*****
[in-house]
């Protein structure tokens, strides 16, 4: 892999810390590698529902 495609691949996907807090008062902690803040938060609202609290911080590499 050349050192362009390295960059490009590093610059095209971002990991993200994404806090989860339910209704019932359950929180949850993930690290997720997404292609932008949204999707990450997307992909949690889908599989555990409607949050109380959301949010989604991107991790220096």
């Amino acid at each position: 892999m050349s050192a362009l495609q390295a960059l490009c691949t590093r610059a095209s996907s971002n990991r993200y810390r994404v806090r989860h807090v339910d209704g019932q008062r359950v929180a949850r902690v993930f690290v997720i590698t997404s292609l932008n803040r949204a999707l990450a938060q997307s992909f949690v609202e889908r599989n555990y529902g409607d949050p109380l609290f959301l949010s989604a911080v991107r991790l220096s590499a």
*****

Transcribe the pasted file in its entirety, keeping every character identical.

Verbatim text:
[in-house]
């Protein structure tokens, strides 16, 4: 892999810390590698529902 495609691949996907807090008062902690803040938060609202609290911080590499 050349050192362009390295960059490009590093610059095209971002990991993200994404806090989860339910209704019932359950929180949850993930690290997720997404292609932008949204999707990450997307992909949690889908599989555990409607949050109380959301949010989604991107991790220096």
């Amino acid at each position: 892999m050349s050192a362009l495609q390295a960059l490009c691949t590093r610059a095209s996907s971002n990991r993200y810390r994404v806090r989860h807090v339910d209704g019932q008062r359950v929180a949850r902690v993930f690290v997720i590698t997404s292609l932008n803040r949204a999707l990450a938060q997307s992909f949690v609202e889908r599989n555990y529902g409607d949050p109380l609290f959301l949010s989604a911080v991107r991790l220096s590499a």